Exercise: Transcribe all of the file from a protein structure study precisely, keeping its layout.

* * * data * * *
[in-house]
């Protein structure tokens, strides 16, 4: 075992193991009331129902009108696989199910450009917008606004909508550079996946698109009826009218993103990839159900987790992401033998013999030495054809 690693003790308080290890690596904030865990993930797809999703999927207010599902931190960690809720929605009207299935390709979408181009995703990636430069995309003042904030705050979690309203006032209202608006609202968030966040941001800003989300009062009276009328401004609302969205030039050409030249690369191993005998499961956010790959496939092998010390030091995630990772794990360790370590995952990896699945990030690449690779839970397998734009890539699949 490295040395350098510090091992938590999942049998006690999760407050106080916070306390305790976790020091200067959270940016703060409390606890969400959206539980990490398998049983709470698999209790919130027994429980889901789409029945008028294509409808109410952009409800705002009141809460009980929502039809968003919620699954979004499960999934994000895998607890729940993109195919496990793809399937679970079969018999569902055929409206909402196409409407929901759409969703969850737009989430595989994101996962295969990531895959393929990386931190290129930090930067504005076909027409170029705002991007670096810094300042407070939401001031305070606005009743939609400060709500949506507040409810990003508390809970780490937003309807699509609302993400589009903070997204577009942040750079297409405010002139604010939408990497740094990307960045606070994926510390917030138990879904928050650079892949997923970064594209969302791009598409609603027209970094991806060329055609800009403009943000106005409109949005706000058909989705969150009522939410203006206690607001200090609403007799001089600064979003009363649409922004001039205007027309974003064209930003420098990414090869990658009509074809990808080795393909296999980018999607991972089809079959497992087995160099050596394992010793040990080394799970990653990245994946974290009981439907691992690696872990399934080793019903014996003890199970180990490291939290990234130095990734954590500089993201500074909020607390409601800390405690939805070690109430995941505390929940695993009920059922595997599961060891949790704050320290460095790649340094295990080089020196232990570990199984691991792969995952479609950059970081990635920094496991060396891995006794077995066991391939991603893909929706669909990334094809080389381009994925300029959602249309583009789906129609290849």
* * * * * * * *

[in-house]
């Protein structure tokens, strides 16, 4: 075992193991009331129902009108696989199910450009917008606004909508550079996946698109009826009218993103990839159900987790992401033998013999030495054809 690693003790308080290890690596904030865990993930797809999703999927207010599902931190960690809720929605009207299935390709979408181009995703990636430069995309003042904030705050979690309203006032209202608006609202968030966040941001800003989300009062009276009328401004609302969205030039050409030249690369191993005998499961956010790959496939092998010390030091995630990772794990360790370590995952990896699945990030690449690779839970397998734009890539699949 490295040395350098510090091992938590999942049998006690999760407050106080916070306390305790976790020091200067959270940016703060409390606890969400959206539980990490398998049983709470698999209790919130027994429980889901789409029945008028294509409808109410952009409800705002009141809460009980929502039809968003919620699954979004499960999934994000895998607890729940993109195919496990793809399937679970079969018999569902055929409206909402196409409407929901759409969703969850737009989430595989994101996962295969990531895959393929990386931190290129930090930067504005076909027409170029705002991007670096810094300042407070939401001031305070606005009743939609400060709500949506507040409810990003508390809970780490937003309807699509609302993400589009903070997204577009942040750079297409405010002139604010939408990497740094990307960045606070994926510390917030138990879904928050650079892949997923970064594209969302791009598409609603027209970094991806060329055609800009403009943000106005409109949005706000058909989705969150009522939410203006206690607001200090609403007799001089600064979003009363649409922004001039205007027309974003064209930003420098990414090869990658009509074809990808080795393909296999980018999607991972089809079959497992087995160099050596394992010793040990080394799970990653990245994946974290009981439907691992690696872990399934080793019903014996003890199970180990490291939290990234130095990734954590500089993201500074909020607390409601800390405690939805070690109430995941505390929940695993009920059922595997599961060891949790704050320290460095790649340094295990080089020196232990570990199984691991792969995952479609950059970081990635920094496991060396891995006794077995066991391939991603893909929706669909990334094809080389381009994925300029959602249309583009789906129609290849």